For 1,001 Degrees Centigrade, Magma underwent several personnel changes: guitarist Claude Engel departed without being replaced, and Alain Charlery and Richard Raux made way for Louis Toesca (trumpet) and Jeff Seffer (sax, bass clarinet). This was the second installment in Magma's Kobaïan saga. With lyrics again performed in the band's invented language, the album chronicles the Kobaïan people's return to Earth to save the planet. Despite that conceptual continuity with the group's self-titled debut, this was a somewhat transitional work in musical terms. It shares the first album's jazz direction but also anticipates Magma's subsequent journey into a genre of its own making, one that owed as much to Carl Orff as it did to rock music. 1,001 Degrees Centigrade's divergent sonic identities are encapsulated in the track distribution on the original vinyl release. Penned by Teddy Lasry (woodwinds) and François Cahen (keyboards) respectively, side two's "'Iss' Lanseï Doïa" and "Ki Ïahl Ö Lïahk" are fairly standard exercises in Soft Machine-style jazz-rock. Apart from some complex instrumental sections and some idiosyncratic Kobaïan vocal stylings, there's nothing especially memorable, and certainly nothing innovative, about these numbers. The record's original side one, given over to the 22-minute Christian Vander composition "Rïah Sahïltaahk," is another story entirely. Again displaying a jazz orientation with its multiple phases, its abruptly changing time signatures, tempos and intensities, as well as its shifting instrumental emphases (horns, woodwind, electric piano), this epic track also breaks new ground for Magma. Although it lacks the fluidity and the truly grand symphonic gravitas of the band's subsequent magnum opus, Mekanïk Destruktïw Kommandöh, it more than hints at that album's strident, martial rhythms and its Carmina Burana-esque choral dimensions. Ultimately, 1,001 Degrees Centigrade is by no means a classic Magma record, but "Rïah Sahïltaahk" stands out as an excellent document of a band approaching its masterpiece.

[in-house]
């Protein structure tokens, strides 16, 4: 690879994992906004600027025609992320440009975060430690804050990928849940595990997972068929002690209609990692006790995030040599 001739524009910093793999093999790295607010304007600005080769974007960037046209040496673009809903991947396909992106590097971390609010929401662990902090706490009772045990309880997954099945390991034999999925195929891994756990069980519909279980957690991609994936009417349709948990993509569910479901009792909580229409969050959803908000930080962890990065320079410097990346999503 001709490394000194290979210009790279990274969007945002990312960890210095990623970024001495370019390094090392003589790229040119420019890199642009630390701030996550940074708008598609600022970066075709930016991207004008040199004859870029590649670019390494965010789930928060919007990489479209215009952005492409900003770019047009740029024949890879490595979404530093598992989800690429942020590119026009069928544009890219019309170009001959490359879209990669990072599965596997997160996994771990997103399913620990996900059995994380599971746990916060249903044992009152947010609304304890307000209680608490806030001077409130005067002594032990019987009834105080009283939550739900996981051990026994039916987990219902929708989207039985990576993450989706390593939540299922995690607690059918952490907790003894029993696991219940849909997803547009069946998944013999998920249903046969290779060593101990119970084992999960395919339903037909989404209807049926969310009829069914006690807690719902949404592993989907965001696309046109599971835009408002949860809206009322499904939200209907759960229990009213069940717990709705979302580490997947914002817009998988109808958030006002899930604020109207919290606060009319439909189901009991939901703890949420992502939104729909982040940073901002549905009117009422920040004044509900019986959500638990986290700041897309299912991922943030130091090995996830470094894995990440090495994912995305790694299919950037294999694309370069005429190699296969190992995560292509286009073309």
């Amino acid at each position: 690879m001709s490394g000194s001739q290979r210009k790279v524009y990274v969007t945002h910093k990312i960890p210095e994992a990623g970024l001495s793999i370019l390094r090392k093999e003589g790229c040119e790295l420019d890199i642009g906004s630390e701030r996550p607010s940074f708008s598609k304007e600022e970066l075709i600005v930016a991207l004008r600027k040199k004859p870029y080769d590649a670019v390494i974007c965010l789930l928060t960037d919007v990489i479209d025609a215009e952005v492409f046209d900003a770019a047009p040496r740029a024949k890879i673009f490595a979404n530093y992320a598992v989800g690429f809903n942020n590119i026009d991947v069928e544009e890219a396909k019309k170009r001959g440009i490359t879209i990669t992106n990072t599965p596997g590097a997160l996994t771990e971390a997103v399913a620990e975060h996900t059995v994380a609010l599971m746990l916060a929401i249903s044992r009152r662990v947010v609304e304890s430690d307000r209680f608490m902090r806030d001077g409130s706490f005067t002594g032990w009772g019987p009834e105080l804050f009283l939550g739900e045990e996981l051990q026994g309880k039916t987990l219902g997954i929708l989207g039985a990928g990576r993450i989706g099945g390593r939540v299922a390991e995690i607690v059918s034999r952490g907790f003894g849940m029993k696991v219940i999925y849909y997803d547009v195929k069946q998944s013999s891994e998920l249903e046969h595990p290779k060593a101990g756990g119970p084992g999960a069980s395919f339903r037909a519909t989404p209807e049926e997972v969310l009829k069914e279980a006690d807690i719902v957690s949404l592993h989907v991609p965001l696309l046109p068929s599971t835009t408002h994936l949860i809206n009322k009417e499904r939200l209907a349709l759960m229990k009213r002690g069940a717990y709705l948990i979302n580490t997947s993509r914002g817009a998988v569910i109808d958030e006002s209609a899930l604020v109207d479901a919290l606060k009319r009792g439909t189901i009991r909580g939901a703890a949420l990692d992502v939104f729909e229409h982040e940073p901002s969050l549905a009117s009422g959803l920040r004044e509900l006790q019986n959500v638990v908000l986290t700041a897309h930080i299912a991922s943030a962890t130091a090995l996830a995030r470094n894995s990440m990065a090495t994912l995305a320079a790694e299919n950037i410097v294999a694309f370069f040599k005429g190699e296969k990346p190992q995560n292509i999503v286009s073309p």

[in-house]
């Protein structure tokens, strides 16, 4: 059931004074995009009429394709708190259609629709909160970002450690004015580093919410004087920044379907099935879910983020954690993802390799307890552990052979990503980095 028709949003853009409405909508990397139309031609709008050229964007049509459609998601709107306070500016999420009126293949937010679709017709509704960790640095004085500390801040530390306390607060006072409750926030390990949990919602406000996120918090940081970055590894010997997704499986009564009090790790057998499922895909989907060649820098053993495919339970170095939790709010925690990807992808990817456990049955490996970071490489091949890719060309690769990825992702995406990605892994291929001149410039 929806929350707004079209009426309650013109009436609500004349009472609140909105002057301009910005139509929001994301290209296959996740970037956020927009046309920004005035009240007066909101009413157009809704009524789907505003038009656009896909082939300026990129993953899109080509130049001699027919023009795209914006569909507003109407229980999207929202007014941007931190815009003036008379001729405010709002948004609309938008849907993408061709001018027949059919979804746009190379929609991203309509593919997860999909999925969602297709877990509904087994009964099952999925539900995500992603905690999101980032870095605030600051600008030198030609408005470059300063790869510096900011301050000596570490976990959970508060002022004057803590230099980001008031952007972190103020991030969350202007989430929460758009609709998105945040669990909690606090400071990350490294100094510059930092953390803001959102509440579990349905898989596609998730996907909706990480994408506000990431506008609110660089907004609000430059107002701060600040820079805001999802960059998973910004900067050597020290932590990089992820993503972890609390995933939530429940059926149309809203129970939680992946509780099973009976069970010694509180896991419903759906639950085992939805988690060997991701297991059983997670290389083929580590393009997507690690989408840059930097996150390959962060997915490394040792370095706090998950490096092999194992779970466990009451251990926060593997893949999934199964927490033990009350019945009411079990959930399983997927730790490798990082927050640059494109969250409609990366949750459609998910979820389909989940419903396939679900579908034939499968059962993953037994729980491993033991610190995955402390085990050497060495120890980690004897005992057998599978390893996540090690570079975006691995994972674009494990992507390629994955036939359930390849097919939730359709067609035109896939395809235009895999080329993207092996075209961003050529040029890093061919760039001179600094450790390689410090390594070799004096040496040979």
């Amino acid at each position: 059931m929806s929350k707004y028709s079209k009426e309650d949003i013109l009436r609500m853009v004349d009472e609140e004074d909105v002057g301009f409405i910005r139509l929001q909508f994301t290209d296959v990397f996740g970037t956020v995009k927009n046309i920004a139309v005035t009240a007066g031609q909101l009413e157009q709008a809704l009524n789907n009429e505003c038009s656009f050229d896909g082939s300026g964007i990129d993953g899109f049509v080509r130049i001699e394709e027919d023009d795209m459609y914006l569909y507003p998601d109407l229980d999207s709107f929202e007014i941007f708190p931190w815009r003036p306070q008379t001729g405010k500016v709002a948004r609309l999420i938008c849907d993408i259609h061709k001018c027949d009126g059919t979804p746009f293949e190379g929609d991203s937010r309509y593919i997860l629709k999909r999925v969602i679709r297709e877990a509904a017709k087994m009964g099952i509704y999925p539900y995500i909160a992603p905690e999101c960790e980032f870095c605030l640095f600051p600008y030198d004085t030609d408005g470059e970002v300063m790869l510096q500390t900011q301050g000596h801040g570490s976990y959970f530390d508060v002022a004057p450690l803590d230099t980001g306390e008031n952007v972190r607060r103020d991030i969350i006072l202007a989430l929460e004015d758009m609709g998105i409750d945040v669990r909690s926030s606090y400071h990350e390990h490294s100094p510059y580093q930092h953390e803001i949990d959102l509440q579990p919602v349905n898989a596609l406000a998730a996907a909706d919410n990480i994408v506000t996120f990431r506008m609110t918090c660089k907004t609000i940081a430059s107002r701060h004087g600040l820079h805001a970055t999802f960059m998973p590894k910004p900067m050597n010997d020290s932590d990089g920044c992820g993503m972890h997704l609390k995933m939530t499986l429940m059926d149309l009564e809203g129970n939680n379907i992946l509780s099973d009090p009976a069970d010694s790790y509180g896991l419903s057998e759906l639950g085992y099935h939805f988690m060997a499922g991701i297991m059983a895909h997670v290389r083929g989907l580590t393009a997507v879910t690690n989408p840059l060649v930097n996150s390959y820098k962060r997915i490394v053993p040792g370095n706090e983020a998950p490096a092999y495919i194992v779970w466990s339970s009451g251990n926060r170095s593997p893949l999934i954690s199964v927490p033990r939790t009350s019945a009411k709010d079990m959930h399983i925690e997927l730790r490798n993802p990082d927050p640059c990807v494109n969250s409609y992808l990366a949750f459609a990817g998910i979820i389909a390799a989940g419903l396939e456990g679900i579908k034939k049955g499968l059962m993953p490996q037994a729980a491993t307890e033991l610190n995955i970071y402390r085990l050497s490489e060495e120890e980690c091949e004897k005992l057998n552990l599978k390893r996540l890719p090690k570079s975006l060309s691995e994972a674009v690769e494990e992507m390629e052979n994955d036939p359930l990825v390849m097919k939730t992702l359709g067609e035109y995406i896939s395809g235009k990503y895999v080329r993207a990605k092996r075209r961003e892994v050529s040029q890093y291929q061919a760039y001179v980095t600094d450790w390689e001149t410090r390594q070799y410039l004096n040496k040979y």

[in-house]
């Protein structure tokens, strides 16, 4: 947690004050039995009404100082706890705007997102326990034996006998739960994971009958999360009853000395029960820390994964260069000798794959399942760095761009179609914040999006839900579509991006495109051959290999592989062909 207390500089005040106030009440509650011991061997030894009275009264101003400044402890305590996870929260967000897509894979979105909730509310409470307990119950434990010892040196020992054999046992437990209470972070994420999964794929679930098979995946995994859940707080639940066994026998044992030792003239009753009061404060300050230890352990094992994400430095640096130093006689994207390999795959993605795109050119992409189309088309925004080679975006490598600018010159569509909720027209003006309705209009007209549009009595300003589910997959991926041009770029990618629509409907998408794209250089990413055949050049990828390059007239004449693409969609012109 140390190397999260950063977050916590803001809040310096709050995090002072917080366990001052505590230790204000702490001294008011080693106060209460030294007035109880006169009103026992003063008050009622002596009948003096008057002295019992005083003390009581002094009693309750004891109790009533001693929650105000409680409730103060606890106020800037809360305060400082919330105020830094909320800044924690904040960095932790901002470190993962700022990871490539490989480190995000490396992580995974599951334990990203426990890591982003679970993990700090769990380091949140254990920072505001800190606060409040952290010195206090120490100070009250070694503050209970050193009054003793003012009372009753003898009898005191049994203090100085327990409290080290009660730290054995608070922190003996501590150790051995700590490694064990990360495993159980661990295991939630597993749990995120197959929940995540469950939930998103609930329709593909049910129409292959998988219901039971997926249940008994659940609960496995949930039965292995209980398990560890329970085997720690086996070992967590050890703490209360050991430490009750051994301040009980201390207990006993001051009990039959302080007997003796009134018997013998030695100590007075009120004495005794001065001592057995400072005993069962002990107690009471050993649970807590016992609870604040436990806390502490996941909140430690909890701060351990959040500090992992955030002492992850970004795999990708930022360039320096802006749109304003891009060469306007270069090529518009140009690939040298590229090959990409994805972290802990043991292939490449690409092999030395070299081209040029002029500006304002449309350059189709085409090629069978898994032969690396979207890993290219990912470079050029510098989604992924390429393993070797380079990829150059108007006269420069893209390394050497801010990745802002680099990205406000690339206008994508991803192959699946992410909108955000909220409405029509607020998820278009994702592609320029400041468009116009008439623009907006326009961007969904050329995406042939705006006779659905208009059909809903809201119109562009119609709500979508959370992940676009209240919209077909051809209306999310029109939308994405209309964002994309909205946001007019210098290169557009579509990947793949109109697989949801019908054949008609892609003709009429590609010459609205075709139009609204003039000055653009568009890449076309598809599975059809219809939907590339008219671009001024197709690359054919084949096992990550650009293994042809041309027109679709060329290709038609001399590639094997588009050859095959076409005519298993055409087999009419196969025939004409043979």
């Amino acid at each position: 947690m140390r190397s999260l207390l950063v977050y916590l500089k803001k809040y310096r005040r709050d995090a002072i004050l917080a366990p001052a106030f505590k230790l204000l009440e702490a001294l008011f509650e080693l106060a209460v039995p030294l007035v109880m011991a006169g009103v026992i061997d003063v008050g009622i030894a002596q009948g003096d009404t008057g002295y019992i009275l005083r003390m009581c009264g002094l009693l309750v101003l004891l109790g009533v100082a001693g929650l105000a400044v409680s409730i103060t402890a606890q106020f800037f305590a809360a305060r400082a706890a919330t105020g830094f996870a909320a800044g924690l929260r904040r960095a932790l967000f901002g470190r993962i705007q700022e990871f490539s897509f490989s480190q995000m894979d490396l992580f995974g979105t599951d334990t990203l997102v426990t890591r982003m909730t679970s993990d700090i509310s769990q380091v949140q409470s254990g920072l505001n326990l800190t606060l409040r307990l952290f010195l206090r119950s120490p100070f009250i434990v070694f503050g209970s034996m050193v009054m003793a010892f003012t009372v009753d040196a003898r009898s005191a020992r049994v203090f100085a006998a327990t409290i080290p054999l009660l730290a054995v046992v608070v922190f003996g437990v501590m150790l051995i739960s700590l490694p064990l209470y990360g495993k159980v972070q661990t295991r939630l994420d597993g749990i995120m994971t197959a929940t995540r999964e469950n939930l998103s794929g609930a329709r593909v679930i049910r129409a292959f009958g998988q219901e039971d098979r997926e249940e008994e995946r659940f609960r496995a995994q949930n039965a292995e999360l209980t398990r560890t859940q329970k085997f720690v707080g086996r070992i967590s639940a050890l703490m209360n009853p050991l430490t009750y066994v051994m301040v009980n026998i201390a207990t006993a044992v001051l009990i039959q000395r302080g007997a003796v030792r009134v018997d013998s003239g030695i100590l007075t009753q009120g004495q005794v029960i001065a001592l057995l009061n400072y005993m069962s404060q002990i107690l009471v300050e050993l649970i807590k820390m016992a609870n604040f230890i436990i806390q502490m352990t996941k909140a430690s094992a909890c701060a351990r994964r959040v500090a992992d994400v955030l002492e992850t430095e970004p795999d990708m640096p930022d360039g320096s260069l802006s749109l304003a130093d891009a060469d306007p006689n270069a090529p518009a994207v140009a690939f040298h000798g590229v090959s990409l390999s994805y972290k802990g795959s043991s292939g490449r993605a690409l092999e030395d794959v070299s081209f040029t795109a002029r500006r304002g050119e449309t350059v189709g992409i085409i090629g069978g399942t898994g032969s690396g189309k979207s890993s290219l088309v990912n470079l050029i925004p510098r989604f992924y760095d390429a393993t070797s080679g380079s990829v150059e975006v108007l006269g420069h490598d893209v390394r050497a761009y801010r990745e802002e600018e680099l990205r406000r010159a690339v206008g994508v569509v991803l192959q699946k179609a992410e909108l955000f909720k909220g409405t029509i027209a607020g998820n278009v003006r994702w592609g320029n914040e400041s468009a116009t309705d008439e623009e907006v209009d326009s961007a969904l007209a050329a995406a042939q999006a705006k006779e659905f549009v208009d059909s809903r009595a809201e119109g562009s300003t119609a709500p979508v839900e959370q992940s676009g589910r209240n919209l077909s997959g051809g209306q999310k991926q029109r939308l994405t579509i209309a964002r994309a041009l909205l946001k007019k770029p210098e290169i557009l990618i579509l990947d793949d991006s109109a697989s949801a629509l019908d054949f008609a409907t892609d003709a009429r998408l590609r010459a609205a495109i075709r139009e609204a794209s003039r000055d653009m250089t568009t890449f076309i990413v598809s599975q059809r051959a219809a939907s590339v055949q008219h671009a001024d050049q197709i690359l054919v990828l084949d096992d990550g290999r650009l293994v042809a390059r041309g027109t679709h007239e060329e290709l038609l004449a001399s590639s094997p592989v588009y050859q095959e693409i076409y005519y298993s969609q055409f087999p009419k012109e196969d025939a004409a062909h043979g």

AllMusic Review by Wilson Neate